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Why Biodiversity

This page covers use and types of biodiversity

Biodiversity is the condition where different species of plants and animals, live together and depend on each other in the same habitat.

In the ecosystem there are different species of plants and animals which depend on one another. Let us take the example of a simple food chain: Planktons - Small Crustaceans - Fish – Man

Why Biodiversity?

There are different levels in an ecosystem. The following are the levels:

  • Plants
  • Animals
  • Scavengers

Plants produce their own food, whereas animals cannot do so and have to depend on plants. When plants and animals die, they are consumed by bacteria, which are known as the decomposers. In this particular hierarchy every animal plays an important role. The nutrients from the soil are recycled and the recycling can be complete only if the bacteria and other decomposers act on the dead organic matter.

Role of Small Animals and Insects in Biodiversity

Pollination: Pollination is a process by which plants propagate their species.

Small animals and insects plan an important role in Pollination. Insect pollination results in a uniform crop and, in some cases, an improvement of quality of the fruit. A very good example of an insect which is a good pollinator is the honey bee.

The members of a colony of honey bees visit about 100 flowers during a field trip and make about four million field trips every year. Fruit crops like apple, strawberry, lime, grapes, papaya and vegetables like lady's finger, brinjal, tomato and crops like cotton, alfa alfa, etc., depend on honey bees for pollination.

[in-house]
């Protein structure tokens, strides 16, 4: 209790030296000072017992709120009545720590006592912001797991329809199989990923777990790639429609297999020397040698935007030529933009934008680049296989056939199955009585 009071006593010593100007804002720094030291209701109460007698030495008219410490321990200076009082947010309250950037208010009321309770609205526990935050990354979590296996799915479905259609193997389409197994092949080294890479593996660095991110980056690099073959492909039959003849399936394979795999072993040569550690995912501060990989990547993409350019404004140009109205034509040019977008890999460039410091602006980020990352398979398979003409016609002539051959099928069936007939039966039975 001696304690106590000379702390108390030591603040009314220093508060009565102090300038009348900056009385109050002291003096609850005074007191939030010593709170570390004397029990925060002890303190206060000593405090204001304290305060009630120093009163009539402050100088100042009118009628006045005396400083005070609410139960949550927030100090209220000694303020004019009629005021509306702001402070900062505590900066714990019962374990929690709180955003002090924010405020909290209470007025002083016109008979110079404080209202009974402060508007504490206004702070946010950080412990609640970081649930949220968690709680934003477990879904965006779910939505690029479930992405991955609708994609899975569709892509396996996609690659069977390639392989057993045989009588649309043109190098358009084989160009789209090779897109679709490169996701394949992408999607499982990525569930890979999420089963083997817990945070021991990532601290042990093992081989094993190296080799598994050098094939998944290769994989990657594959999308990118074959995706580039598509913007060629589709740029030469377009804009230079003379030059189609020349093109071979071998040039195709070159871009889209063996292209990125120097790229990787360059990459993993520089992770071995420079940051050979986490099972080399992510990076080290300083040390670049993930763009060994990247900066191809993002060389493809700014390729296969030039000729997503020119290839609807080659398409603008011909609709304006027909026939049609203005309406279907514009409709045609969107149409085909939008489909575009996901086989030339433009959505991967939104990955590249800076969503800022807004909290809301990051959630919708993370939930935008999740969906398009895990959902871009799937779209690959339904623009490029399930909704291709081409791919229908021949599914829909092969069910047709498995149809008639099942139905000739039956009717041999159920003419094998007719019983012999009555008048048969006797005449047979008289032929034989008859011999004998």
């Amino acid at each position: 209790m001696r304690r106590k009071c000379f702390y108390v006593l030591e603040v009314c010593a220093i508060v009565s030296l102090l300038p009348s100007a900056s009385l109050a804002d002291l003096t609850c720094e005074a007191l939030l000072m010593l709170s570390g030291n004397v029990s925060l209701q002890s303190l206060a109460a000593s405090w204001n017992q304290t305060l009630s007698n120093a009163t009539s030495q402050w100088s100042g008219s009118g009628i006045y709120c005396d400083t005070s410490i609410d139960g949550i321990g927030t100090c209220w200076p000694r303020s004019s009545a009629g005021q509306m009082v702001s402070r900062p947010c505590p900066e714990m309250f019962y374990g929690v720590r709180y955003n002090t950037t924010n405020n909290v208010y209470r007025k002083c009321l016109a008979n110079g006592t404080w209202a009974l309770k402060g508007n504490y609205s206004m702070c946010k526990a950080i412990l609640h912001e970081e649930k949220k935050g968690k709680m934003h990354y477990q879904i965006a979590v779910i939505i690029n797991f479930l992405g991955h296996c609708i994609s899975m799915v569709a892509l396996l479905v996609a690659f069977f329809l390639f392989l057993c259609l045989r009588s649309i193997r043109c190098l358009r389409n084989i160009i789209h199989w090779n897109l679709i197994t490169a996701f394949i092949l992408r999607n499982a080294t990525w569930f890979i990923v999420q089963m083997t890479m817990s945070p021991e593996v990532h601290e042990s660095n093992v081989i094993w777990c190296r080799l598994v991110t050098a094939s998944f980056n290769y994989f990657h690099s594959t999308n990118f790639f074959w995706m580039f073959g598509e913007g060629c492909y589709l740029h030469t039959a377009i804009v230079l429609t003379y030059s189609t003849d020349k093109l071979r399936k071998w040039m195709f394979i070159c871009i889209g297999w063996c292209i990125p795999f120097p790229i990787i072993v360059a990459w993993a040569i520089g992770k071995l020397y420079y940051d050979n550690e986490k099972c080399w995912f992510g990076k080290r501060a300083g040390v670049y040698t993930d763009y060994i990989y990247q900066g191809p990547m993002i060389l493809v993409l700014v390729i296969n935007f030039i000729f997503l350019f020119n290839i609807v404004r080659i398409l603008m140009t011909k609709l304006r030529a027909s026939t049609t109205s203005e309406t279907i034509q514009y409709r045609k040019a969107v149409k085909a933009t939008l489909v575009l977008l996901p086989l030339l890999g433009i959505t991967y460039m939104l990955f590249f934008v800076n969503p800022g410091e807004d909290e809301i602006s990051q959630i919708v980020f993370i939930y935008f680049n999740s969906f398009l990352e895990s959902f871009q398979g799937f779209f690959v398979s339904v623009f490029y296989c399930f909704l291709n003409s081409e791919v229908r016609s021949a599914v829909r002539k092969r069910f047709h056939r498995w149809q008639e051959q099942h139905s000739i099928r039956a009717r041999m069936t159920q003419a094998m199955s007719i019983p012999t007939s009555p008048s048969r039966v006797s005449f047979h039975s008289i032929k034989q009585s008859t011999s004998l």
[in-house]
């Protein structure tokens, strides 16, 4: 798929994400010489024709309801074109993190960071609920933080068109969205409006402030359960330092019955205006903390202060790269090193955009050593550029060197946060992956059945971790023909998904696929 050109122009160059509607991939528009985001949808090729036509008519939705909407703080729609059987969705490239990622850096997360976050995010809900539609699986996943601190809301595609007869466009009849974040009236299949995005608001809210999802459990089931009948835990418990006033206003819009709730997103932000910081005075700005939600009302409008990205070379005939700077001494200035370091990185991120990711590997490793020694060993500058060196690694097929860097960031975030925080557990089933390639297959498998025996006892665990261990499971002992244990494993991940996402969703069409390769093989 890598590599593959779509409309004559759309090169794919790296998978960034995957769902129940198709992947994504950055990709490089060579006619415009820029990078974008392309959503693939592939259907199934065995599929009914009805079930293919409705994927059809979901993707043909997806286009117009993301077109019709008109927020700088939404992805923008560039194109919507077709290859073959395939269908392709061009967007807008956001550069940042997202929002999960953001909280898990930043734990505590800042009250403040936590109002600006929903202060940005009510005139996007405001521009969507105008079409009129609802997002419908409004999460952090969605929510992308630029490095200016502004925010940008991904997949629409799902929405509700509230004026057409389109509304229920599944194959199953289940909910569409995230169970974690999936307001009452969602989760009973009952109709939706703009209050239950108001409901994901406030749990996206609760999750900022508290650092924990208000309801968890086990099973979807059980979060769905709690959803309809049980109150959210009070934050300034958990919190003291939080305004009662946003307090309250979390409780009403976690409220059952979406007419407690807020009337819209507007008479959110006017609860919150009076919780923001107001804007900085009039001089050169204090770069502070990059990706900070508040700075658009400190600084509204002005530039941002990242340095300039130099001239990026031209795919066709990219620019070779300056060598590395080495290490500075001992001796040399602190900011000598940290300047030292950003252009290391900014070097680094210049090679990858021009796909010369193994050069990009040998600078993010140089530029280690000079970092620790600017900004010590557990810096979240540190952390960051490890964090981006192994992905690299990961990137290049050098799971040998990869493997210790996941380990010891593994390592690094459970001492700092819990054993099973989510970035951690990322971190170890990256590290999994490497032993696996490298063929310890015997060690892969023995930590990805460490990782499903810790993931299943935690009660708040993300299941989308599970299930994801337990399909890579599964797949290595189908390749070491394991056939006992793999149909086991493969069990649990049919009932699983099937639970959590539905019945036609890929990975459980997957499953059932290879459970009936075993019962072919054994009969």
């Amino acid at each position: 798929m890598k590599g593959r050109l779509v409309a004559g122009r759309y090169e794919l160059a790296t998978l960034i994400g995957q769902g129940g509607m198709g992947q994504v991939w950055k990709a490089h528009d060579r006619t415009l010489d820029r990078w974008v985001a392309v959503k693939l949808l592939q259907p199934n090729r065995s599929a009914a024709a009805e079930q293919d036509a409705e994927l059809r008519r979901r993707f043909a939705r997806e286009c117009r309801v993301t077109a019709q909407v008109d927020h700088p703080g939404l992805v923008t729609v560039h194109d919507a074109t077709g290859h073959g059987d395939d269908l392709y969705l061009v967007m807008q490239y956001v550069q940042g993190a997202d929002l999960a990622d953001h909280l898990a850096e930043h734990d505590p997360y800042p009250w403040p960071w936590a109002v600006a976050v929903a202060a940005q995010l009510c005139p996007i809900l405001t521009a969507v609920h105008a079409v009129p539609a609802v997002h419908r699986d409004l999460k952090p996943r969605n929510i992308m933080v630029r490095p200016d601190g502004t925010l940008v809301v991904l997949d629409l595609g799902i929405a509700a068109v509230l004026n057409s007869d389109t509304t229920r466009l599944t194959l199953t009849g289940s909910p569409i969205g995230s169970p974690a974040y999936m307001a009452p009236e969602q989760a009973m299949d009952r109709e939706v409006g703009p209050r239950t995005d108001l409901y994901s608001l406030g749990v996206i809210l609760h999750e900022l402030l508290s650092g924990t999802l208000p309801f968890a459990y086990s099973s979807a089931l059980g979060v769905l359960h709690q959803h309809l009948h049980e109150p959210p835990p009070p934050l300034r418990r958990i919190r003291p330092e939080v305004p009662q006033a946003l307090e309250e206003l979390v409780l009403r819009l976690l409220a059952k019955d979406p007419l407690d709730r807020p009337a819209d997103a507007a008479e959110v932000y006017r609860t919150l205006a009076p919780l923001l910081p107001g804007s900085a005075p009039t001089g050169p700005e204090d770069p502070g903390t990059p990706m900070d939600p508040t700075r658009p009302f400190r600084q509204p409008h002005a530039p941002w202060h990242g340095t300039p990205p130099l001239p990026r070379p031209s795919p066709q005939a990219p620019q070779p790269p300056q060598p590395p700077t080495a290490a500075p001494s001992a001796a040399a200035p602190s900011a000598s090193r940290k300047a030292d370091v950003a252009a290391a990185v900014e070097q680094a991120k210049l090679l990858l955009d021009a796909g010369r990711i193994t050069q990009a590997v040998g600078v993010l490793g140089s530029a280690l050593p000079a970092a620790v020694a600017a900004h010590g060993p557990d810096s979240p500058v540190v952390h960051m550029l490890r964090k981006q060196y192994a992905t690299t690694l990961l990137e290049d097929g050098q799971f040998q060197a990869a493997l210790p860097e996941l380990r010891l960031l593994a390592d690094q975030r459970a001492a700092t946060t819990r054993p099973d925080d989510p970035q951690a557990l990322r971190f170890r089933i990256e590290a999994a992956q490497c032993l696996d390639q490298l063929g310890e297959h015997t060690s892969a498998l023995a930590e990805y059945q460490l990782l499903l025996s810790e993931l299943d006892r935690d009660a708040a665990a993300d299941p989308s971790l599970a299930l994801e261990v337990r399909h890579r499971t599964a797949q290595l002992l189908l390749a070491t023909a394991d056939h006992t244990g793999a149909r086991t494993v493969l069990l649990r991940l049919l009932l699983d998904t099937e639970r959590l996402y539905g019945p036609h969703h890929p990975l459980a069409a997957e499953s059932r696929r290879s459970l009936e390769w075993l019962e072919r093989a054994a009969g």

The value of honey bees in the pollination of crops is 15-20 times that of the honey and bee wax it produces.

If a colony has crops worth Rs.10/- the visit of the bees from the colony would have increased the crop yields to the value of Rs.100/- or Rs.150/- more than what the farmer would have got without bees. In Coimbatore it has been found that visits by honey bees has resulted in increased yields ranging from 23%-53% in cotton.

Predators and Parasites

Some insects are very valuable to man because they kill the insect pests feeding on the crops.

Examples:

  • Mud wasps feed on caterpillars
  • Ants feed on various types of insects
  • Birds feed on insects, thus protecting the crop. It is always necessary therefore to grow trees in fields along the bunds, to enable birds to nest in them and feed on the insects in the field.

Birds are helpful in so many ways. They help in pollination, they feed on insect pests and prevent the crops from being destroyed. Similarly, snakes are very useful in the control of rodents in the field, which destroy huge quantities of grains.